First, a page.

Home KENNETH RAMSEY'S (dependents') CASE.

5 Mass. App. Ct. 199

May 14, 1976 - March 16, 1977

Suffolk County

Present: KEVILLE, GOODMAN, & ARMSTRONG, JJ.

Where a corporation engaged in earth moving and machinery rental business sold a bulldozer to a construction company and, at the company's request, lent it an operator to run the bulldozer until the company could get its own operator, the machinery corporation was the "general employer" of the operator within the meaning of G. L. c. 152, Section 18. [202-204]

CERTIFICATION to the Superior Court of a decision by the Industrial Accident Board under the Workmen's Compensation Act.

The case was heard by Prince, J.

The case was submitted on briefs.

Charles M. Crowley for Continental Insurance Company.

Robert W. Plunkett for Lumbermens Mutual Casualty Company.

Edward R. Lembo for the claimant.


GOODMAN, J. The Continental Insurance Company (Continental) appeals from a judgment of the Superior Court ordering it to pay a workmen's compensation claim arising from the death of Kenneth Ramsey, a bulldozer operator. Claims were filed with the Industrial Accident Board against both Continental, as the insurer of Ashland Excavating Company, Inc. (Ashland), and Lumbermens Mutual Casualty Company (Lumbermens), as the insurer

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for A. J. Lane Construction Corp. (Lane). [Note 1] The reviewing board affirmed and adopted the findings and decision of the single member and ordered Lumbermens' to pay the claim for compensation. On Lumbermens' appeal to the Superior Court the judge reversed the decision of the reviewing board and entered a judgment ordering Continental to pay the claim.

The parties do not contest the decision of the board that Ramsey's death is compensable under the Workmen's Compensation Act, G. L. c. 152. The issue is which of the two insurers is liable as the insurer of Ramsey's employer, and in that connection whether the last paragraph of G. L. c. 152, Section 18, inserted by St. 1969, c. 755, Section 2, [Note 2] is applicable.

The single member, to whose decision we look (see Russo's Case, 1 Mass. App. Ct. 206 [1973]), found that Ashland, which was in the earth moving and machinery rental business, sold a bulldozer to Lane about two weeks before August 30, 1972, the date of Ramsey's death while at work. At the time of the sale Lane "requested [that] Ashland loan them [Lane] an operator to run this bulldozer until Lane could get one of their own, because Lane was short an operator. Ashland did supply this operator . . . Ramsey." Ramsey had been carried on Ashland's payroll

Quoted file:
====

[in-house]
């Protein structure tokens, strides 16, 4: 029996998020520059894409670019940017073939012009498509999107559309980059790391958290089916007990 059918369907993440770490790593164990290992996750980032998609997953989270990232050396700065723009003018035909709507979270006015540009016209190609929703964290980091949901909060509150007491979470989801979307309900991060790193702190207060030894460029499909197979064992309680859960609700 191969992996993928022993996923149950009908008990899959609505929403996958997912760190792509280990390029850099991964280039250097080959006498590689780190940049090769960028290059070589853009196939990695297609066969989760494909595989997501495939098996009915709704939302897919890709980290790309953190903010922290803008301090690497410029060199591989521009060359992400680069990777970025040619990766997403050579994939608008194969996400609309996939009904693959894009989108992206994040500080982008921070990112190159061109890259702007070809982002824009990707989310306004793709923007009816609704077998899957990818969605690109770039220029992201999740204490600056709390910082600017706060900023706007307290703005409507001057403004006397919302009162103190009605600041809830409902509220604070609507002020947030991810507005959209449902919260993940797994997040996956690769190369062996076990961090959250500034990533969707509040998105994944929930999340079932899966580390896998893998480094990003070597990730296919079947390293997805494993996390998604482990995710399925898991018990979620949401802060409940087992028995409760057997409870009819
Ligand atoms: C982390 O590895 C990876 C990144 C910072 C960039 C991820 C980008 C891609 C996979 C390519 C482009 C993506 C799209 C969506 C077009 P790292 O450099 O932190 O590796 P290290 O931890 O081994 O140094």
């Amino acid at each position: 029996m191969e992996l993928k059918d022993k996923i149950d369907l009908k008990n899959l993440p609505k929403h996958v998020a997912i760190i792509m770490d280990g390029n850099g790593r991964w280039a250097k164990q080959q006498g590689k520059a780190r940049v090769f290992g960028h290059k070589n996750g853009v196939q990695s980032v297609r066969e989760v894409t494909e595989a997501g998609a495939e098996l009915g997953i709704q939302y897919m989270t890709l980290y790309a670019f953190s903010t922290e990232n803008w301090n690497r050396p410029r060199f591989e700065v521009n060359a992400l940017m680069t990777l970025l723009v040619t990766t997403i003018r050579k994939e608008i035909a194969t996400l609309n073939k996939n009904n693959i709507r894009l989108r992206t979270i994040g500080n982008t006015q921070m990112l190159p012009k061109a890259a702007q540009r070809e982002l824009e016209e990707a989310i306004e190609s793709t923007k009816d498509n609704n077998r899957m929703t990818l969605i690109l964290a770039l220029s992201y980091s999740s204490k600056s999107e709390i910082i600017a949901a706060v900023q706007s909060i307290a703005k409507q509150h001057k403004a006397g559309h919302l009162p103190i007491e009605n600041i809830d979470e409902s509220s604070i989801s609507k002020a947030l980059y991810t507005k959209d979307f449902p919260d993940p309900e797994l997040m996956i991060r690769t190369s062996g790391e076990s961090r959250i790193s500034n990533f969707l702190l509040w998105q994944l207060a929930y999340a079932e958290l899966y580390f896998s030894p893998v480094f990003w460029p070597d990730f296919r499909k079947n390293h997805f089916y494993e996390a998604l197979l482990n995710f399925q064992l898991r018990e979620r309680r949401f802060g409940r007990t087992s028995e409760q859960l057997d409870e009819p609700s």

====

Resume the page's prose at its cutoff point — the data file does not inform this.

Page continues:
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"for about two years prior to, and including, August 30, 1972. Ashland withheld State and Federal taxes and Social Security deductions for this employee, and also paid its share of Social Security taxes." Ramsey continued to be paid the same each week plus overtime. Under the arrangement between Ashland and Lane, Ramsey would make out his own time card for the time worked with Lane and give the card to Ashland. Ashland would make out the payroll and bill Lane for the hours Ramsey had turned in as having worked. Ashland would bill Lane "probably $2.00 more an hour" over Ramsey's hourly rate of $6.75 an hour. The single member also found that "[a]pparently it was a common practice to exchange operators as needed between similar types of businesses, as they have more machinery than operators." The arrangement was to continue "until Ashland needed him [Ramsey] or until Lane obtained another operator."

The single member further found that on August 30, 1972, Ramsey "was under the direct control and supervision" of Lane and that on that date "Ramsey was an employee of" Lane, whose insurer, Lumbermens, was ordered to pay the claim for compensation. The single member further found that "Ramsey was not an employee of Ashland Excavating Company as of August 30, 1972," and dismissed the claim against Continental. We agree with the trial judge that the board (which affirmed and adopted the decision of the single member) was in error; we affirm the judgment which dismissed the claim against Lumbermens as the insurer of Lane, properly characterized by the trial judge as "a special employer," and which ordered that the claim be paid by Continental, the insurer of Ashland, designated as the "General Employer."

It is familiar law that on judicial review the findings and decision of the reviewing board are final unless they are wholly lacking in evidential support or tainted by error of law. Nowak's Case, 2 Mass. App. Ct. 498 , 499 (1974). "The general findings of the board are to be sustained unless different findings are required as matter of law." McGilvray's Case, 355 Mass. 447 , 448 (1969). Here, however,

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the subsidiary findings made by the single member as to the relationships between Ramsey and Ashland and between Ashland and Lane preclude, as matter of law, the unqualified general finding that Ramsey was "not an employee of Ashland." Those subsidiary findings compel a finding that Ramsey, at the time in question, though a special employee of Lane, was in the general employ of Ashland. Nor would the evidence in the transcript before us support any other view. See Brooks's Case, 338 Mass. 692 , 693 (1959). See also Campinha v. James J. Devine, Inc. 1 Mass. App. Ct. 482 , 483-484 (1973). Cf. Canavan's Case, 364 Mass. 762 , 766-767 (1974).

Continental does not seriously dispute that Ramsey was an employee loaned by Ashland to Lane. The status of such an employee has long been recognized in our law. In Galloway's Case, 354 Mass. 427 , 430 (1968), the court said, quoting from Langevin's Case, 326 Mass. 43 , 47-48 (1950): "In Coughlan v. Cambridge, 166 Mass. 268 , 277 [1896], this court said, `It is well settled that one who is the general servant of another may be lent or hired by his master to another for some special service, so as to become as to that service the servant of such third party.'" The court followed the common law test set out in Langevin's Case and in Coughlan: -- "[W]hether in the particular service which he is engaged to perform, he continues liable to the direction and control of his master or becomes subject to that of the party to whom he is lent or hired." Galloway's Case held that where an agency engaged in the business of supplying temporary help had supplied a clerk-typist to another company, Sylvania, under an arrangement similar to that in our case and she was injured while on the job, the insurer of Sylvania (to the direction and control of which she was subject), rather than the agency which was her general employer, was liable under the Workmen's Compensation Act.